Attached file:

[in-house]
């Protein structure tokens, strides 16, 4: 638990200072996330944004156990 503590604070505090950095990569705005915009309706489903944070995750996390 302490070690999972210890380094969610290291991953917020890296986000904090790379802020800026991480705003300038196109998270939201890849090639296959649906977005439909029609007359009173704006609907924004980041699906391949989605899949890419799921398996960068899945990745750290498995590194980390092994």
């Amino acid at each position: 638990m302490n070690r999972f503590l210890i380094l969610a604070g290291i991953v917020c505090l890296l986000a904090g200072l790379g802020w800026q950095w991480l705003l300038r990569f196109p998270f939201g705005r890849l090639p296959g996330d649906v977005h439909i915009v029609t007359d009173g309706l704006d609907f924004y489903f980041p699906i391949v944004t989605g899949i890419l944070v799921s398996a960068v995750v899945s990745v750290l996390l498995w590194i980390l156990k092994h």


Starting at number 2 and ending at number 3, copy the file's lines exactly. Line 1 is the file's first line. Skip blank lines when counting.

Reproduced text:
């Protein structure tokens, strides 16, 4: 638990200072996330944004156990 503590604070505090950095990569705005915009309706489903944070995750996390 302490070690999972210890380094969610290291991953917020890296986000904090790379802020800026991480705003300038196109998270939201890849090639296959649906977005439909029609007359009173704006609907924004980041699906391949989605899949890419799921398996960068899945990745750290498995590194980390092994």
């Amino acid at each position: 638990m302490n070690r999972f503590l210890i380094l969610a604070g290291i991953v917020c505090l890296l986000a904090g200072l790379g802020w800026q950095w991480l705003l300038r990569f196109p998270f939201g705005r890849l090639p296959g996330d649906v977005h439909i915009v029609t007359d009173g309706l704006d609907f924004y489903f980041p699906i391949v944004t989605g899949i890419l944070v799921s398996a960068v995750v899945s990745v750290l996390l498995w590194i980390l156990k092994h």